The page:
Sturgeon Research

Green Sturgeon Broodstock Program

The UC Davis Green Sturgeon Broodstock program begin in 1999 in collaboration with the Yurok Tribe of northern California. Spawning green sturgeon from the Klamath River were captured by Yurok Tribe fishermen, and eggs were fertilized and brought to the UC Davis hatchery to be reared for conservation physiology research as well as for broodstock. This is the only captive breeding population of green sturgeon, giving us the unique and exciting opportunity to learn more about this ancient fish species.

Green Sturgeon Physiology Research

Current and past green sturgeon physiology research has focused on many climate change stressors including temperature, salinity and feed ration.

Green Sturgeon Behavior Research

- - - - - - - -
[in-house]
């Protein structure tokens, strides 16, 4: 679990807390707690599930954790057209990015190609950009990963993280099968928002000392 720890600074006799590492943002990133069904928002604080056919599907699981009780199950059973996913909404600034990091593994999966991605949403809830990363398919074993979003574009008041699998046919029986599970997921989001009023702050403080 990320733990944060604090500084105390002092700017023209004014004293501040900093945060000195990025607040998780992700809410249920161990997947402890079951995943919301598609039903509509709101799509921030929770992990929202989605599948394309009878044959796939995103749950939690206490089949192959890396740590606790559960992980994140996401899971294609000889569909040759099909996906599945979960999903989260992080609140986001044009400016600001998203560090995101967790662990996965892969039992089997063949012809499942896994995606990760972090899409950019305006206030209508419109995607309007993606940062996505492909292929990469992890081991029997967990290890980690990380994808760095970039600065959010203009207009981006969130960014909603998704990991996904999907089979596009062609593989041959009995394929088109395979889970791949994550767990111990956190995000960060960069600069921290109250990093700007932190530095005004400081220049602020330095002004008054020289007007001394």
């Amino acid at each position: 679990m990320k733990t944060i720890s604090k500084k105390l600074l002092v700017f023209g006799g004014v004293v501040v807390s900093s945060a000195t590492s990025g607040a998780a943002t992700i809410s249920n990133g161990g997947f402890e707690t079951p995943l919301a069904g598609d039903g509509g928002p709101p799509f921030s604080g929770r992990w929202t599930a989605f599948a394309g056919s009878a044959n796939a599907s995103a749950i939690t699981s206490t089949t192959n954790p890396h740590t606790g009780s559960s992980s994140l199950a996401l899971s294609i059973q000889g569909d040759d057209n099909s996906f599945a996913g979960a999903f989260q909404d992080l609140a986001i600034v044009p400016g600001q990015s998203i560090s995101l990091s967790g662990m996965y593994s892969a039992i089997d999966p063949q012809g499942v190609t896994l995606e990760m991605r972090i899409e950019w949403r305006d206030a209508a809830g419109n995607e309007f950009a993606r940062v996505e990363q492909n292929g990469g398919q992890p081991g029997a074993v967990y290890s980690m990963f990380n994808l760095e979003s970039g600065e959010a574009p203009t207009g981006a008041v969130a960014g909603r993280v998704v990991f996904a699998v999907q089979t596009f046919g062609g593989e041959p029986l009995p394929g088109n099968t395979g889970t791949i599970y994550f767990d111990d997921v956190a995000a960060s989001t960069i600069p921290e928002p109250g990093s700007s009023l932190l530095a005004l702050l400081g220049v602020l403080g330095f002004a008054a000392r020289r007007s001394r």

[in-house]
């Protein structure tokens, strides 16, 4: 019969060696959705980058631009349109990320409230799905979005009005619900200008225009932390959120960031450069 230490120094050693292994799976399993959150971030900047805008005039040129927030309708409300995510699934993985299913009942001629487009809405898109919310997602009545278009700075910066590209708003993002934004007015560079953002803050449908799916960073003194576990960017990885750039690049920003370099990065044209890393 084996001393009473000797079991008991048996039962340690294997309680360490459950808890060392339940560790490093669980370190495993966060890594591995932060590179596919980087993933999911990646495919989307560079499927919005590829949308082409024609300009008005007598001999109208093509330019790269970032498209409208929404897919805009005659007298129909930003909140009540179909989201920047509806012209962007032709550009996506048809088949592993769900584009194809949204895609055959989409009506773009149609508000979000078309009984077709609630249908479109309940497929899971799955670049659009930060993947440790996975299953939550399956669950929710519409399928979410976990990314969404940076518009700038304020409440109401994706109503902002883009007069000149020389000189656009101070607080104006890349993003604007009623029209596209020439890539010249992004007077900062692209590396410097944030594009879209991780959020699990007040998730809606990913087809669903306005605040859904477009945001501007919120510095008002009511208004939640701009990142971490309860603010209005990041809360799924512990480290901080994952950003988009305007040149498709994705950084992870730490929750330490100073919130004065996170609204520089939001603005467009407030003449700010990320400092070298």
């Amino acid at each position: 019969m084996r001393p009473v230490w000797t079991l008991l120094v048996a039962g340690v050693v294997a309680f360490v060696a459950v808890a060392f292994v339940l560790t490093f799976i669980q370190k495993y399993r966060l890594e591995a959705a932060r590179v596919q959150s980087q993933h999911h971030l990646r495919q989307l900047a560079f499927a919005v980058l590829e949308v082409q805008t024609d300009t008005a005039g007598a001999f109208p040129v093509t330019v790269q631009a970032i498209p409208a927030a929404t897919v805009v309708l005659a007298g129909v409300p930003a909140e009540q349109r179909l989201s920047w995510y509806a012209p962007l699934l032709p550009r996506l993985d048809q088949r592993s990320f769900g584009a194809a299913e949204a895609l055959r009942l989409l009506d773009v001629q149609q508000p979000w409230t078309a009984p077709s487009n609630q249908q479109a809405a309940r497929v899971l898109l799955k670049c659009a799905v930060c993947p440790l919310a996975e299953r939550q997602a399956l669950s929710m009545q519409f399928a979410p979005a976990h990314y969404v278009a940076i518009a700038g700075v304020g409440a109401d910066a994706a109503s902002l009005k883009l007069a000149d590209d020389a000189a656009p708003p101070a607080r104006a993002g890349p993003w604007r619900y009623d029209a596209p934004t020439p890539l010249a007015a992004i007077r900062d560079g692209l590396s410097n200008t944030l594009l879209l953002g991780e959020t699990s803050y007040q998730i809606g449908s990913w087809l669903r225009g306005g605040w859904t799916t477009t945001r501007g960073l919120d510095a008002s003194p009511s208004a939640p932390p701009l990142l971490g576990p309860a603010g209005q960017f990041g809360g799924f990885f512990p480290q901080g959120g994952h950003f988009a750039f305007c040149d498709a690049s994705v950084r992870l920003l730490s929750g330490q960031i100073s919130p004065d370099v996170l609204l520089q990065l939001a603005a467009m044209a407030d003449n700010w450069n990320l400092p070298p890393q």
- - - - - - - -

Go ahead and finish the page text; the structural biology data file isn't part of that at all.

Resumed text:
Channel Catfish
Largemouth bass

We assessed the vulnerability of juvenile green sturgeon to common Sacramento-San Joaquin Delta predatory fishes, including largemouth bass, striped bass and channel catfish. Check out our Staff Research Associate, Sarah Baird’s, publication titled Experimental assessment of predation risk for juvenile green sturgeon, Acipenser medirostris, by two predatory fishes:


Funded by the California Department of Water Resources, we also have been investigating the effects that large scale pumping facilities may have on developing green sturgeon. At UC Davis’ J. Amorocho Hydraulics Facility, an angled louver is placed in a large flume, and our researchers assessed the behavior of juvenile green sturgeon at various temperatures, times of day, and water velocities. (Publication in review!)